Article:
The broadest and most prevalent error requires the most disinterested virtue to sustain it.
Absolutely speaking, the more money, the less virtue; for money comes between a man and his objects, and obtains them for him; it was certainly no great virtue to obtain it.
You see the fault becomes a virtue when it is hers, the treason prospers; wherefore, no doubt, the impossibility of imagining it.
Moreover, much about the same time as Firenzuola was writing, Botticelli's blonde, angular, retrousse women were breaking every one of that beauty- master's canons, perfect in beauty none the less; and lovers then, and perhaps particularly now, have found the perfect beauty in faces to which Messer Firenzuola would have denied the name of face at all, by virtue of a quality which indeed he has tabulated, but which is far too elusive and undefinable, too spiritual for him truly to have understood,--a quality which nowadays we are tardily recognising as the first and last of all beauty, either of nature or art,--the supreme, truly divine, because materialistically unaccountable, quality of Charm!
There are men of low rank who strain themselves to bursting to pass for gentlemen, and high gentlemen who, one would fancy, were dying to pass for men of low rank; the former raise themselves by their ambition or by their virtues
, the latter debase themselves by their lack of spirit or by their vices; and one has need of experience and discernment to distinguish these two kinds of gentlemen, so much alike in name and so different in conduct.
The various kinds of knowledge and of virtue are habits, for knowledge, even when acquired only in a moderate degree, is, it is agreed, abiding in its character and difficult to displace, unless some great mental upheaval takes place, through disease or any such cause.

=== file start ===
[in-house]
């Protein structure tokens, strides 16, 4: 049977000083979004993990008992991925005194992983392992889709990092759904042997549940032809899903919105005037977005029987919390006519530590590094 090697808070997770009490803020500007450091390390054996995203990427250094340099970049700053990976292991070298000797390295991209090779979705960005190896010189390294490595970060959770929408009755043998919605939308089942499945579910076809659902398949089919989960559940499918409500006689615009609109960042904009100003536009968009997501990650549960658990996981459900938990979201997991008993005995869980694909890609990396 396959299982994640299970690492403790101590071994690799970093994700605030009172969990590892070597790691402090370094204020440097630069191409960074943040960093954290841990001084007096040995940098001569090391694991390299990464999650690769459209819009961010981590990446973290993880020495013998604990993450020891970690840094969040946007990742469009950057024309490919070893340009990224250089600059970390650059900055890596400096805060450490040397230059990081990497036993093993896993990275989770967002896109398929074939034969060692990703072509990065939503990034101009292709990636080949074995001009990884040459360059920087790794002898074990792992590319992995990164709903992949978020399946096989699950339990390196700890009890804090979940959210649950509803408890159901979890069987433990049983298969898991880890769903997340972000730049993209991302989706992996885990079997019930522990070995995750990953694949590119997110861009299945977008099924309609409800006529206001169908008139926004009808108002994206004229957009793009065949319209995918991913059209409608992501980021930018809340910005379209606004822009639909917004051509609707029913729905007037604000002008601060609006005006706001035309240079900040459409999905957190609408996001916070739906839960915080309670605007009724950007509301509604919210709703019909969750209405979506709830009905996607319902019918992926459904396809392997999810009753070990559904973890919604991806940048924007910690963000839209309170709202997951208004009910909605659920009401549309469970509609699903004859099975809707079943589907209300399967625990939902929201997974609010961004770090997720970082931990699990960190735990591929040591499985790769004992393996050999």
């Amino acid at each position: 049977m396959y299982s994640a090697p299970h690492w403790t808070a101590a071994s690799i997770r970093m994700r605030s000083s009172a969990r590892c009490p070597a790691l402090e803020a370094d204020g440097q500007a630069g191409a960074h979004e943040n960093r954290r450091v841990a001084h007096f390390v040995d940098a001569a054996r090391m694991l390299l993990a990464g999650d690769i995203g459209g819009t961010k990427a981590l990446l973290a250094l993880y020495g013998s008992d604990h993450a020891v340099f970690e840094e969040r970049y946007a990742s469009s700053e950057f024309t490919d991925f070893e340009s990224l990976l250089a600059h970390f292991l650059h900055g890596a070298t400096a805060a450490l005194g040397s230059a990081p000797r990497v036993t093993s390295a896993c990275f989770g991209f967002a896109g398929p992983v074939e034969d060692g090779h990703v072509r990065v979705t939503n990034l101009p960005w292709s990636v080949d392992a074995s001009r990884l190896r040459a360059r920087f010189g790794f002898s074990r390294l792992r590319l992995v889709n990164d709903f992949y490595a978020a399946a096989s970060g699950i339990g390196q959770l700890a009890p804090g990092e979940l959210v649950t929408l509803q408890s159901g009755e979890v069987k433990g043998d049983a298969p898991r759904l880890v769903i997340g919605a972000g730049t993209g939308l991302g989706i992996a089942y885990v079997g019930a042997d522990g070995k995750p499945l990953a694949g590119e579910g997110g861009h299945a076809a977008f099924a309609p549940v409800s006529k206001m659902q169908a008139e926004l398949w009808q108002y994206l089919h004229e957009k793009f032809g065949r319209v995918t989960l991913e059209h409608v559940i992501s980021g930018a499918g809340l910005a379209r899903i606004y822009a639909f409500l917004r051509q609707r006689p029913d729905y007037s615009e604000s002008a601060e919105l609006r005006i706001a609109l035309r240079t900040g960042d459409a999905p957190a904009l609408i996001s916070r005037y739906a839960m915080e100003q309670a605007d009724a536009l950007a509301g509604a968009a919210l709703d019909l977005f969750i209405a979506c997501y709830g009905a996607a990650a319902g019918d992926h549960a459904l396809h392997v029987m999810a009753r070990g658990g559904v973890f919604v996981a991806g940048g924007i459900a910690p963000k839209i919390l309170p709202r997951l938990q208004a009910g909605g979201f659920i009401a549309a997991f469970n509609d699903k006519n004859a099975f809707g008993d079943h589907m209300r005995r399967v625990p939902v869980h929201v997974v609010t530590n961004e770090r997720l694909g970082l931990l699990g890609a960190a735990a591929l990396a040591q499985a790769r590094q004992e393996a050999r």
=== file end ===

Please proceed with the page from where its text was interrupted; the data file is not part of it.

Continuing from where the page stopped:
For those who have some specific habit may be said also, in virtue of that habit, to be thus or thus disposed; but those who are disposed in some specific way have not in all cases the corresponding habit.
but it is not a man's; and as a child is incomplete, it is evident that his virtue
is not to be referred to himself in his present situation, but to that in which he will be complete, and his preceptor.
By purifying and regenerating our members we try, thirdly, to improve the whole human race, offering it in our members an example of piety and virtue, and thereby try with all our might to combat the evil which sways the world.
In the seventh place, try, by the frequent thought of death," the Rhetor said, "to bring yourself to regard it not as a dreaded foe, but as a friend that frees the soul grown weary in the labors of virtue from this distressful life, and leads it to its place of recompense and peace.
In a second attempt Meno defines virtue to be 'the power of command.
Now that Meno has been made to understand the nature of a general definition, he answers in the spirit of a Greek gentleman, and in the words of a poet, 'that virtue is to delight in things honourable, and to have the power of getting them.
Yes, I replied; I will; and as far as I can at present see, the virtue
of temperance has more of the nature of harmony and symphony than the preceding.
This honest purpose you have been pleased to think I have attained: and to say the truth, it is likeliest to be attained in books of this kind; for an example is a kind of picture, in which virtue
becomes, as it were, an object of sight, and strikes us with an idea of that loveliness, which Plato asserts there is in her naked charms.
Now know I well what people sought formerly above all else when they sought teachers of virtue